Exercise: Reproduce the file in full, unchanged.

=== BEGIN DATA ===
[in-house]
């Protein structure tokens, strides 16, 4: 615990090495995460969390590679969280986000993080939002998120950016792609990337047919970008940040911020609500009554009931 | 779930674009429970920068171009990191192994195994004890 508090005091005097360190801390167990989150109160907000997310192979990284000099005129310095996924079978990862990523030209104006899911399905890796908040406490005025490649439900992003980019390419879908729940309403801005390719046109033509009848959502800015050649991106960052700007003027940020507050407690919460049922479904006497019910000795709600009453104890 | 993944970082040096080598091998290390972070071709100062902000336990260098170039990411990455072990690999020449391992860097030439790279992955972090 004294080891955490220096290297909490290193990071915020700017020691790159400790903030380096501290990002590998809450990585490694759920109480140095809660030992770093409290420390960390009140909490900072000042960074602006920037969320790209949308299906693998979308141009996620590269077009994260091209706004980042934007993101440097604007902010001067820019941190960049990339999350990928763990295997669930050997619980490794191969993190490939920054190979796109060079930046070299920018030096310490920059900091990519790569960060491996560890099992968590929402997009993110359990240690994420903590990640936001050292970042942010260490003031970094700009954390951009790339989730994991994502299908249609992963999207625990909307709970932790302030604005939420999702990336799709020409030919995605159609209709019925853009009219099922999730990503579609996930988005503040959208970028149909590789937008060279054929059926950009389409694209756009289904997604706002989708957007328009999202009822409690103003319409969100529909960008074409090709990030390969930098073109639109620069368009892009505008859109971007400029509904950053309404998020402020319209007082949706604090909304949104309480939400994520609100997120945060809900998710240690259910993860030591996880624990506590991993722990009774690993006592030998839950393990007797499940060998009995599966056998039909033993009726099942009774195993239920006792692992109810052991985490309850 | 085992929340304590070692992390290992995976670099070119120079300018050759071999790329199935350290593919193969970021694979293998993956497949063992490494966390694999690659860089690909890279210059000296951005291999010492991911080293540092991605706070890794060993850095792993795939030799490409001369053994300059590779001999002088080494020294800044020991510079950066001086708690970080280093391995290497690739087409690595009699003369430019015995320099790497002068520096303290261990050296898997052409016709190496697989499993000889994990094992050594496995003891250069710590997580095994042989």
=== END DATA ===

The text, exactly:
[in-house]
């Protein structure tokens, strides 16, 4: 615990090495995460969390590679969280986000993080939002998120950016792609990337047919970008940040911020609500009554009931 | 779930674009429970920068171009990191192994195994004890 508090005091005097360190801390167990989150109160907000997310192979990284000099005129310095996924079978990862990523030209104006899911399905890796908040406490005025490649439900992003980019390419879908729940309403801005390719046109033509009848959502800015050649991106960052700007003027940020507050407690919460049922479904006497019910000795709600009453104890 | 993944970082040096080598091998290390972070071709100062902000336990260098170039990411990455072990690999020449391992860097030439790279992955972090 004294080891955490220096290297909490290193990071915020700017020691790159400790903030380096501290990002590998809450990585490694759920109480140095809660030992770093409290420390960390009140909490900072000042960074602006920037969320790209949308299906693998979308141009996620590269077009994260091209706004980042934007993101440097604007902010001067820019941190960049990339999350990928763990295997669930050997619980490794191969993190490939920054190979796109060079930046070299920018030096310490920059900091990519790569960060491996560890099992968590929402997009993110359990240690994420903590990640936001050292970042942010260490003031970094700009954390951009790339989730994991994502299908249609992963999207625990909307709970932790302030604005939420999702990336799709020409030919995605159609209709019925853009009219099922999730990503579609996930988005503040959208970028149909590789937008060279054929059926950009389409694209756009289904997604706002989708957007328009999202009822409690103003319409969100529909960008074409090709990030390969930098073109639109620069368009892009505008859109971007400029509904950053309404998020402020319209007082949706604090909304949104309480939400994520609100997120945060809900998710240690259910993860030591996880624990506590991993722990009774690993006592030998839950393990007797499940060998009995599966056998039909033993009726099942009774195993239920006792692992109810052991985490309850 | 085992929340304590070692992390290992995976670099070119120079300018050759071999790329199935350290593919193969970021694979293998993956497949063992490494966390694999690659860089690909890279210059000296951005291999010492991911080293540092991605706070890794060993850095792993795939030799490409001369053994300059590779001999002088080494020294800044020991510079950066001086708690970080280093391995290497690739087409690595009699003369430019015995320099790497002068520096303290261990050296898997052409016709190496697989499993000889994990094992050594496995003891250069710590997580095994042989």